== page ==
perspective | establishment

i'm a youngest child. the baby of the family. all you older siblings out there resent us, you look at how we are spoiled and coddled and you take out your jealousy by taking advantage of your age and bullying us, which only upsets us, earns us sympathy from our parents and thus perpetuates your problem--which only adds to your consternation. it's a nasty cycle. there is nothing you can do about it, i'm sorry.

but that's not what i want to talk about. another advantage of being the youngest is that you get to watch your older siblings, often exclaiming subconsciously "boy that didn't work at all" or "what were they honestly thinking?" so when you come to that place in your life, every place that is, you've had a couple of examples of what not to do. and occasionally, you have a few good examples--or that ever-annoying bar of perfection placed at unattainable heights. either way it's usually safe to say that you have the advantage of much greater perspective than your same-generation forebears.

in a sense every generation is somehow reacting to and against the one that came before, or probably more accurately the few before. i don't know who decides these things, but apparently i am pretty much right on the edge of two generations--too young to be part of generation x and on the older end of what they call generation y. i sometimes feel this connection to both sides, their values, their attitudes--especially having older siblings. but more and more i discover the things in me that make me much more a millennial. i wonder if there are different "christian generations." how would those be divided? probably similar and influenced by the standard definitions but expressed differently perhaps.

but that's not what i want to talk about either. not exactly. i want to look more specifically at one thing in particular. family and marriage.

it's nothing all too insightful to say that the younger generation cares more about social justice and public morality than xers. i don't know about the younger side of this generation though--i feel like that might be started to fade. we'll see. but for whatever reason i see a lot of christians my age and a little younger who have seen the selfishness of the boomers (their parent's generation) and the destructiveness of the xer's self pity (see into the wild for a great example) and we've chosen a different route. that may be a gross oversimplification and there are many other factors as well as exceptions, but that's what i've seen a lot of. so how does that affect marriage and family? and why am i drawn to talk about that in particular? no it's not because i'm unmarried--why would you think that?

i think it's because for so long the family was supposed to be the place of establishment and security for people. young people so often oriented so much of their lives around finding that mr/mrs right and getting their life in order through that foundation. a lie, perhaps--but one bought hook line and worm. just watch a chick flick. something like 27 dresses and try not to gag. people still buy into this like crazy, but not as much. a massive example of divorce and separation has given a lot of the younger folks commitment issues. beyond that existential reeling that maybe xers felt a bit more, millenials (ys) maybe have gone a bit deeper into the problem. perhaps the problem isn't marriage or family but where we put it in our lives. is it the absolute thing? is it our entire orientation and goal? then that's a problem.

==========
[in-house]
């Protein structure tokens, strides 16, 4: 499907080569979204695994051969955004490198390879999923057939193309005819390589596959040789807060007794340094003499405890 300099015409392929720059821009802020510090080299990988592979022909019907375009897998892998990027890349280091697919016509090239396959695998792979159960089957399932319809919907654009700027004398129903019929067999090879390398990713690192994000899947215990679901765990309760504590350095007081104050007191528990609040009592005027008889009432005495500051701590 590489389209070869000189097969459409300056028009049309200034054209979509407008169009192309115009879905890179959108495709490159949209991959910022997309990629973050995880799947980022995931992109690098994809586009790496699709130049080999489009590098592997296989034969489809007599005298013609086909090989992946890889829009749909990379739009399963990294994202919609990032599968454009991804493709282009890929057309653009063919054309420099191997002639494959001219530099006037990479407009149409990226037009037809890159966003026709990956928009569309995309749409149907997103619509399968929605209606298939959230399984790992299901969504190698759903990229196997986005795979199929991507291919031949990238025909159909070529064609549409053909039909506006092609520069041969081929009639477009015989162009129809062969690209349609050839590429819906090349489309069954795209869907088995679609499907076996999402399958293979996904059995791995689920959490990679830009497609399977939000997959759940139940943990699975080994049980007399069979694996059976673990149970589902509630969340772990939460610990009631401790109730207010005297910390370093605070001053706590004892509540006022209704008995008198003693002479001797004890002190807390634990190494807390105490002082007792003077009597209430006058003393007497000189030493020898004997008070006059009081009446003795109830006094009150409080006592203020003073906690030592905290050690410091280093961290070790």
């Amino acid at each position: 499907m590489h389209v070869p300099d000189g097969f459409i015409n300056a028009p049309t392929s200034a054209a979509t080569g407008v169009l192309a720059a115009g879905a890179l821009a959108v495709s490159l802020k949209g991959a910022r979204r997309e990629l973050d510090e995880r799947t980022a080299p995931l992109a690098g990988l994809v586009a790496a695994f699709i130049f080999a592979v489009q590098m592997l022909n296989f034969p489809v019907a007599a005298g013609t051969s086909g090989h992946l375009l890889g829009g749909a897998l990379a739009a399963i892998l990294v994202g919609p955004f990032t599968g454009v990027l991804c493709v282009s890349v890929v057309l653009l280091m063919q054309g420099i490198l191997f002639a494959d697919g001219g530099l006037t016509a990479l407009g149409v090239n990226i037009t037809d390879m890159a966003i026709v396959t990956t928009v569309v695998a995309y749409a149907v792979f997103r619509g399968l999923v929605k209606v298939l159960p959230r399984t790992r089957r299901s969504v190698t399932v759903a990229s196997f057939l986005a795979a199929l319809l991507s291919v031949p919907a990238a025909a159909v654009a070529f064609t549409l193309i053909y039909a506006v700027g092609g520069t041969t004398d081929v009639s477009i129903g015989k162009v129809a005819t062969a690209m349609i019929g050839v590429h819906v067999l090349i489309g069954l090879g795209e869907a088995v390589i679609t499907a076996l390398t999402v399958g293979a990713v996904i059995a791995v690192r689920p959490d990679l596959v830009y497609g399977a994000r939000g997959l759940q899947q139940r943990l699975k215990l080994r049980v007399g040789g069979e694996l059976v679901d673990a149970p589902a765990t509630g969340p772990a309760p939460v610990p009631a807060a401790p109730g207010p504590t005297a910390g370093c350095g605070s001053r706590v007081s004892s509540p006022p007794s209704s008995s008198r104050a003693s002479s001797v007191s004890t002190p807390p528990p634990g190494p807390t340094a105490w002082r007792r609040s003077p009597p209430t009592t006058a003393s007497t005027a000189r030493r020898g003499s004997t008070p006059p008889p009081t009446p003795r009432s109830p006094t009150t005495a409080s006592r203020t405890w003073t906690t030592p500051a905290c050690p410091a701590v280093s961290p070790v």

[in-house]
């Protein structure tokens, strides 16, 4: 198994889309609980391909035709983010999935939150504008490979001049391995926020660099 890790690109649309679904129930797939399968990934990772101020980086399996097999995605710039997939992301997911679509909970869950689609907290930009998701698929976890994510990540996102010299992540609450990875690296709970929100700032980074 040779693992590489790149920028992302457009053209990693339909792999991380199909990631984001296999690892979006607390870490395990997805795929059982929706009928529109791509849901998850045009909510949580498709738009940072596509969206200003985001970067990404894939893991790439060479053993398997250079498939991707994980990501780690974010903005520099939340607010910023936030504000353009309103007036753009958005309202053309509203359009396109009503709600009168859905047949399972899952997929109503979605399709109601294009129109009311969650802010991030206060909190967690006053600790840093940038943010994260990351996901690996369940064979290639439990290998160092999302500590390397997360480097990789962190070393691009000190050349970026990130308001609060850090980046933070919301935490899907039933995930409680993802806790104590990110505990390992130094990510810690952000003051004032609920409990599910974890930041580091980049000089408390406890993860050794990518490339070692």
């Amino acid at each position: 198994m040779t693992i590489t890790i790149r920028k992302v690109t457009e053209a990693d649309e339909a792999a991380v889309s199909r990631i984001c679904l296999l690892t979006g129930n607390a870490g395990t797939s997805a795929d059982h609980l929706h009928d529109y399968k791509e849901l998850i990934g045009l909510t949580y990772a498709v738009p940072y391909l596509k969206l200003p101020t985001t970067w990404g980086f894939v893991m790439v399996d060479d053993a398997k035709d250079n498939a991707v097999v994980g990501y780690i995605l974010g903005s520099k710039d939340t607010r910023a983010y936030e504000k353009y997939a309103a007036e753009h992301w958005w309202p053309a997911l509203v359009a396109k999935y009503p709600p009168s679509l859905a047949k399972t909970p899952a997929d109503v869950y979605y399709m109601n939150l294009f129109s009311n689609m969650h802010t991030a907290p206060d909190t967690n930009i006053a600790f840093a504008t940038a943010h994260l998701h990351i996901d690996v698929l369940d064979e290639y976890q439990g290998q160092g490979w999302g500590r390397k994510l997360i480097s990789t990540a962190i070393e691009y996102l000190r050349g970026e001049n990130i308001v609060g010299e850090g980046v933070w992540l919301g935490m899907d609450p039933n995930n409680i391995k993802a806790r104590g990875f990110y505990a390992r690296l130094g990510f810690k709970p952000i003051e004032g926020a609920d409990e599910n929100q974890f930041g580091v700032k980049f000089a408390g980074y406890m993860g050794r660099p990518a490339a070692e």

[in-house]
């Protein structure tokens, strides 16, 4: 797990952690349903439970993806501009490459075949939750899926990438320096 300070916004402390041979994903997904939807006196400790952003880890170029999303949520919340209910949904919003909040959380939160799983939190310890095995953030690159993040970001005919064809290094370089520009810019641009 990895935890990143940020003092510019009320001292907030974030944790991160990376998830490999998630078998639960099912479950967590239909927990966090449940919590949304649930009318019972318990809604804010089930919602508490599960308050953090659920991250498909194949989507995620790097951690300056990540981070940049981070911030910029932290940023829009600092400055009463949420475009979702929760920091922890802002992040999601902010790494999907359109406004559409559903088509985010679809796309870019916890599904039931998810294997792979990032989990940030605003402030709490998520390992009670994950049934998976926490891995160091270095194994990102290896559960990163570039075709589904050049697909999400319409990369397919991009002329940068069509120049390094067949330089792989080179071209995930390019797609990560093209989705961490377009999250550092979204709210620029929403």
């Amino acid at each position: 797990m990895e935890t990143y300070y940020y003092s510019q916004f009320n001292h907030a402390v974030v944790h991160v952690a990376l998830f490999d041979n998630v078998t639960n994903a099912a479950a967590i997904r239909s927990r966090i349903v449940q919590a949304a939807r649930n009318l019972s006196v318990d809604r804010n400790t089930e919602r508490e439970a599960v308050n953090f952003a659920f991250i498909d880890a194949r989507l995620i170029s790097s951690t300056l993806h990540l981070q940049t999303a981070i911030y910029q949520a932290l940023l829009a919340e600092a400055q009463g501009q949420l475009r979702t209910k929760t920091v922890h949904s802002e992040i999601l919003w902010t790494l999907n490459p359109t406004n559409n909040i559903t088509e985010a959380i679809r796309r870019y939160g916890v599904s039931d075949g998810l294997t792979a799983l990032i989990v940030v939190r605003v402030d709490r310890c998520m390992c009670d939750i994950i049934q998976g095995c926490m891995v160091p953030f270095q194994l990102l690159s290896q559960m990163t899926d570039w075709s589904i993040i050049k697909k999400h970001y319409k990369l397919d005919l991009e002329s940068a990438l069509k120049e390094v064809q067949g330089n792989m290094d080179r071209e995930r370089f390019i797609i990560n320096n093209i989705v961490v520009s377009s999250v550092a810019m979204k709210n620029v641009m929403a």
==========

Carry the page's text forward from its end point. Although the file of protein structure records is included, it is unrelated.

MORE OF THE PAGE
again nothing all that new as far as thoughts go, but that doesn't mean we live by it. and i also didn't really intend for this post to be so impersonal. it is very personal. i question our priorities. i wonder about where we have put our faith for security and establishment in this life. is it in marriage? is that the foundation? i know i have fallen into making an idol out of it in the past. faith can be shown by asking the question, "what is our ultimate concern?" is it your marriage? your hope of getting married? your hope of having a family? because life isn't really established until you have that, right? or maybe it's just love.

why have we bought into this lie? maybe there is some truth to it--after all, didn't God say it isn't good for man to be alone? never mind how far we run with that. can we find our sense of establishment in something else? in community? in the Holy Spirit? in mission? in the person of Jesus Christ present in our lives? or do we give it up for a marriage? maybe not all of it but how much? how much will we sacrifice in the name of love (how noble/romantic) for our beloved? never mind we are the beloved of another. we have to find ours first. then we can get on with our life and feel more secure, because no matter what happens at least we'll have that other.

if that all seems a bit extreme and maybe you think i exaggerate, most of those thoughts and attitudes are at least something i have felt before. and i have to continue to set those aside as i accept what God has had for me apart from all of that family and love and marriage thing. and i have to learn to realize that this is not lesser. this is not incomplete. but man is that going against so many pervasive values in our culture, christian and otherwise. maybe establishment and security isn't what we should be after anyway. down with the man, right? but it is something we all desire deeply (well most of us), and we aren't really in the habit of allowing for some of our desires to be declared wrong, especially not ones that seem so good and loving. but maybe we can see them all a little differently, a little clearer--hopefully we can with a little better perspective.

1 comment:

  1. I thing loved / marriage is one of those things that just happens to you - not something that is necessarily in our control. It just happens.